Travel solo - never alone. That's something I lived by when I travelled by myself. I told you why you should travel, and I've waxed lyrical about globetrotting on my own, but like it or not, when you're travelling by yourself, you have to take precautions, particularly if you're a woman. I don't mind it - the extra precautions that you have to take when you're a woman no matter what you're doing.
There are double standards and unfortunately - or fortunately, in some cases, there will always be. Sure, I can't pee standing up [I could with this, but why the fuck would I want to?!], I want to hurl my body into a wall and make the pain stop every 28 days for about 3-5 days, and my underwear is way more expensive than my boyfriend's, but if I had a choice, I'd be a woman still in my next life too. Maybe by then, someone would have invented a way for women not to have periods but still have babies. Here's hoping.
All that said. Here are some tips as a solo female traveller. Travel far, and travel safe, my lovelies.
Use Your Gut When It Comes to People
We have periods, we have to stand in lines to use the bathroom, and we spend too much time trying to figure out if this lipstick/ nailpolish/ dress/ shoes would work with our hairstyle/ body shape/ skin colour/ mood. Women around the globe have a sort of informal pact; we all watch out for each other. That said, there are also dangerous women who are just as capable of luring you into bad situations as men. Be cautious.
Use your gut instincts. I have asked for help from a group of men when I had a man following me before. Families are also good to approach when you feel like you're in danger.
Bring a Book
It goes without saying - a book, or in my case, my Kindle, makes great company when you're travelling solo. Admittedly, there are situations when I'd feel like I need company - in a cafe when my iPod has died on me, waiting for a meal at a restaurant, so a Kindle makes an awesome companion. It's like having someone tell me a story without having the trouble of making small talk with this person. I also bring my travel journal, that I bring with me on all my trips so I can scribble my thoughts when I'm desperate to talk to someone.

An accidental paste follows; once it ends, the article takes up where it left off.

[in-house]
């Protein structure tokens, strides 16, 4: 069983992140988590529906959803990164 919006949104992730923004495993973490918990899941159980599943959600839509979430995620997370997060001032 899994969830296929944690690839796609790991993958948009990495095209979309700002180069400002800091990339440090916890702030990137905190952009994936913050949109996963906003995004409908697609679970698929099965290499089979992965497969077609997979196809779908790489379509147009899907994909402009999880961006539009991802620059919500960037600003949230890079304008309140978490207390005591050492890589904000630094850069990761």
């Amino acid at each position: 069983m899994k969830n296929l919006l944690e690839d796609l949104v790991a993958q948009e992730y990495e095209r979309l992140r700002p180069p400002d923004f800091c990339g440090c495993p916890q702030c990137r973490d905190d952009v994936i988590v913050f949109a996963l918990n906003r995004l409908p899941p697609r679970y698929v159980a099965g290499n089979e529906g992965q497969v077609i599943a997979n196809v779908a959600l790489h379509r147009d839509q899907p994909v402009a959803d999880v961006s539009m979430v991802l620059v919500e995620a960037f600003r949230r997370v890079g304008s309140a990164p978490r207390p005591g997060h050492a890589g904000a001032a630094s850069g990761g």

Confidence goes a Long Way
I have felt unsafe in some places before, and I always think the best way is to look like you're sure of yourself - whether it's inconspicuously trying to blend in, or simply looking like you're too blase to care, and get out of there fast. Travelling solo is also about travelling smart. Just because you're not a martial arts expert doesn't mean you can't pretend you're one. I've been mugged, I've been pickpocketed - but whatever. In these situations, your safety is more important than your money.
Before you find a place to stay, find out where is safest for a solo female traveller to stay - there are women-only hostels still, or stay at a family-run bed-and-breakfasts. And old people. I LOVE OLD PEOPLE. They love me just as much.
Boys, Boys, All Types of Boys
Ah, foreign boys in far away lands speaking languages that sound like strands of pearls are dripping from their mouths as they mutter words you don't understand and steal touches as you dream of a time you tell your grandkids of how you met.
I've learnt a few things from perving at cute boys in far away places:
- Wear shades. Sometimes when you're perving, you can't help but to giggle to yourself and grin. Not only would people think you're a weirdo grinning randomly, the guy[s] you're perving at would take it as an invitation. Depending on whether you welcome a random man coming up to you or not - it's just makes it easier.
- Bring a fake wedding ring. Whether you're single or married, when you're going at it solo [travelling, I mean!], bring a fake wedding band. A cheapo one, so it won't get stolen, and it makes all the difference when you're trying to get rid of someone who's trying to pick you up, by going, "I'm married." Sure, sometimes when I use the line, I'd like it to be true, but I only use the line wisely.
- Making out in exotic lands is far more fun. Don't believe me - try it. ;o)
- Be self-reliant so that you don't need to depend on anybody unless you want to. Always carry cash, food, water, a map, a guidebook, and a phrase book. When you need help, ask another woman or a family.
- If you're departing late at night and the bus or train station is sketchy, ask your B&B owner if you can hang out in their breakfast room — generally untouched in the evening — until you need to leave for the station. Cafés, including busy Internet cafés, which are often open late, can also be a better spot to kill time than the train station waiting room. (If you arrive at a train station you'll later be departing from, note if the station seems clean, well-lit, and safe.)
- When you use cash machines, withdraw cash during the day on a busy street, not at night when it's dark with too few people around.
- Take your clothing cues from other women in the town/ city - be appropriately dress so you don't attract unwanted attention.
- The same good judgment you use at home applies to wherever you are in the world: begin with caution and figure out as you travel what feels safe to you.
Most of all, take a chill pill, relax and have a ball of a time. It's gonna be one hell of an adventure!
What are you handy tips if you've travelled alone?